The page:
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Inorg Chem. 2012 Aug 6;51(15):8576-82. doi: 10.1021/ic3011597. Epub 2012 Jul 18.

Structural analysis of isomeric europium(III) chelates of NB-DOTMA.

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  • 1Department of Chemistry, Portland State University, 1719 SW 10th Ave., Portland, Oregon 97201, United States.

Abstract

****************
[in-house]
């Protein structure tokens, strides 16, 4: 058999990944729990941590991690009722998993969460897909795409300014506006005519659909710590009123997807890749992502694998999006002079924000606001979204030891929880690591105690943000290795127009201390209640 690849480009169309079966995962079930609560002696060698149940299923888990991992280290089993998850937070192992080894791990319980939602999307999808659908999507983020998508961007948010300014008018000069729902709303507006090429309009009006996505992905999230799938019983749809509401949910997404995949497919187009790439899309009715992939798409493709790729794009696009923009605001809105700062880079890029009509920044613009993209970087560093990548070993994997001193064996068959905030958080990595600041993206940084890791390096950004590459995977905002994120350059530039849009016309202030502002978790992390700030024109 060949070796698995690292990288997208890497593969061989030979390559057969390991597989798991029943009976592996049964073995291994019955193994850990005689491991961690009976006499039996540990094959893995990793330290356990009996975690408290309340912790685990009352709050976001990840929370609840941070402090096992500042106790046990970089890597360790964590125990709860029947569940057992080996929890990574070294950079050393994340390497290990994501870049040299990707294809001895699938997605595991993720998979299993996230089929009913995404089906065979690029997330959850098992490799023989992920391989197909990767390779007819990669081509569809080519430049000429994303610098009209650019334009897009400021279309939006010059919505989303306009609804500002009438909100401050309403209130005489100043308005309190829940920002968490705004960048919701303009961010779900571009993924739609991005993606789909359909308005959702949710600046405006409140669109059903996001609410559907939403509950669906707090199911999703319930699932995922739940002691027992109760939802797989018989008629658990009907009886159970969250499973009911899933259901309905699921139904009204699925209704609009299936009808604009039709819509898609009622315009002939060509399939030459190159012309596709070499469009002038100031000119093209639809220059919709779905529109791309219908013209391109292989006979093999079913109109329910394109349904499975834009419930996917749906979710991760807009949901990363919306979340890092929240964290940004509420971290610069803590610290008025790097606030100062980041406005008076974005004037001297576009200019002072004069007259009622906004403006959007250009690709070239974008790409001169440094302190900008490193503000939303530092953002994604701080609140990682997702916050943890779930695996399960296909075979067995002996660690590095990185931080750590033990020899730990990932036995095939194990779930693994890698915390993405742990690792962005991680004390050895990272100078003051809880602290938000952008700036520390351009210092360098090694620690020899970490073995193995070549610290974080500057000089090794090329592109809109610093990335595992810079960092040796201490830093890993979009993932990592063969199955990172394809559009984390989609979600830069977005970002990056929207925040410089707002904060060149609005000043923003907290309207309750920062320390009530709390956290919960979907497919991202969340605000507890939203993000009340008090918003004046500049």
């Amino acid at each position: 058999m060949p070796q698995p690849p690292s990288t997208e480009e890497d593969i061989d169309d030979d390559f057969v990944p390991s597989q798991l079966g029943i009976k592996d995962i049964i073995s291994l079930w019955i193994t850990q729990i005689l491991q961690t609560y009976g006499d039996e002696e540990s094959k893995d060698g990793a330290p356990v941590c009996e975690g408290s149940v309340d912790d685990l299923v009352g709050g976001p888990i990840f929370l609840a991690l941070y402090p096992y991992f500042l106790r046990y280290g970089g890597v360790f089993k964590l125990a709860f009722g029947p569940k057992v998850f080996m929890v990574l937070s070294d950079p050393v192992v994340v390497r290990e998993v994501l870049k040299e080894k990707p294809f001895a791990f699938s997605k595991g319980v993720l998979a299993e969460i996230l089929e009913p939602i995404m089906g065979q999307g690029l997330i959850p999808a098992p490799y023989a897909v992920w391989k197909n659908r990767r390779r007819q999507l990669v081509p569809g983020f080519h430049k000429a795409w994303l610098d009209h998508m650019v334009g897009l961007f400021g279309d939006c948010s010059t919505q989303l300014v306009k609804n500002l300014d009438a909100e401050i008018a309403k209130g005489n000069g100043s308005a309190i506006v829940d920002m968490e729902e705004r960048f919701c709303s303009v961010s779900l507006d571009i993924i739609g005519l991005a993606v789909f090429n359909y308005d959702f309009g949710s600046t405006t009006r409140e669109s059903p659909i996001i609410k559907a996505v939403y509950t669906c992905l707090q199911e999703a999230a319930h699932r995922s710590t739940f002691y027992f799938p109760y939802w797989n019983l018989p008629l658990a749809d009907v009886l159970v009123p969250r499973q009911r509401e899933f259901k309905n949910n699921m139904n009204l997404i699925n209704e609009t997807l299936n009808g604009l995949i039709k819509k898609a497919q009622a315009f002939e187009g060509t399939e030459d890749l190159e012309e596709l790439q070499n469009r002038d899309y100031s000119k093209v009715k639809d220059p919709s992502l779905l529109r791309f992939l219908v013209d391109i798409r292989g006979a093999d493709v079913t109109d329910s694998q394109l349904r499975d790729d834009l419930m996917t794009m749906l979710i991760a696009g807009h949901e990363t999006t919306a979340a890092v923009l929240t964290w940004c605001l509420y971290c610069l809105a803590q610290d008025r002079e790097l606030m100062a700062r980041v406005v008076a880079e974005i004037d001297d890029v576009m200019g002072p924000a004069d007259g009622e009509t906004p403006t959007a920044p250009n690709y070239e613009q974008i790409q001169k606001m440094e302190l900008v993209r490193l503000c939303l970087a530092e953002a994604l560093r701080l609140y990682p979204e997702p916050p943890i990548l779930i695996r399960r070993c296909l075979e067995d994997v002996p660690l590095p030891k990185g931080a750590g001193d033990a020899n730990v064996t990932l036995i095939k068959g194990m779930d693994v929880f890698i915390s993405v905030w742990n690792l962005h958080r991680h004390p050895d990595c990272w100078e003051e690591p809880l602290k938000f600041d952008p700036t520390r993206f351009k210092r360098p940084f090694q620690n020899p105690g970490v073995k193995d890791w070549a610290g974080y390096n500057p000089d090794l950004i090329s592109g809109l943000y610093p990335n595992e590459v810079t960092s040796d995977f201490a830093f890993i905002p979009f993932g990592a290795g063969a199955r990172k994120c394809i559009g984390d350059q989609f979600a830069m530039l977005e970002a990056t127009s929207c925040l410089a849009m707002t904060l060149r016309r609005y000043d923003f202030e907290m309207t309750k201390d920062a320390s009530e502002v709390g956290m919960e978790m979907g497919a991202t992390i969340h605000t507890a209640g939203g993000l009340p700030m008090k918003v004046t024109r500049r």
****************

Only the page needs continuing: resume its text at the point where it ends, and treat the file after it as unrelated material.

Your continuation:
Water exchange in lanthanide(III) chelates is a key parameter in developing more effective MRI contrast agents. Our own efforts to optimize water exchange have focused on isolating single coordination geometries of LnDOTA-type chelates (DOTA = 1,4,7,10-tetraazacyclododecane-1,4,7,10-tetraacetate.) This isolation may be achieved by appropriately substituting the ligand framework to freeze-out the conformational exchange processes that interconvert coordination geometries. When a single nitrobenzyl substituent is used to "lock" the conformation of the macrocyclic ring, two regioisomeric chelates may be produced; the substituent may be alternatively located on the corner or the side of the ring. Here, we unambiguously demonstrate this regioisomerism by examining the COSY spectra of some conformationally locked Eu(3+) chelates. This exercise also demonstrated that diastereoisomeric chelates arising from racemization of chiral centers during the ligand synthesis, recently discounted as the origin of multiple isomeric chelates, can be produced and isolated. Furthermore, these COSY data revealed several through space NOE correlations that afford a great deal of information about the conformation of the nitrobenzyl substituent. In those isomers in which the substituent is located on the corner of the ring, the nitrobenzyl group is oriented approximately perpendicular to the plane of the macrocycle pointing upward and away from the chelate. In contrast, when the substituent is located on the side of the ring, the nitrobenzyl group is oriented approximately in plane with the macrocycle, pointing along the side of the chelate. Because the main purpose of the nitro group is to facilitate chemical modification and conjugation to biologically relevant molecules, these differences may have important consequences. Specifically, it seems likely that the same chelate may interact very differently with biological systems and molecules depending upon the regioisomer and therefore the orientation of the chelate relative to the biomolecule.

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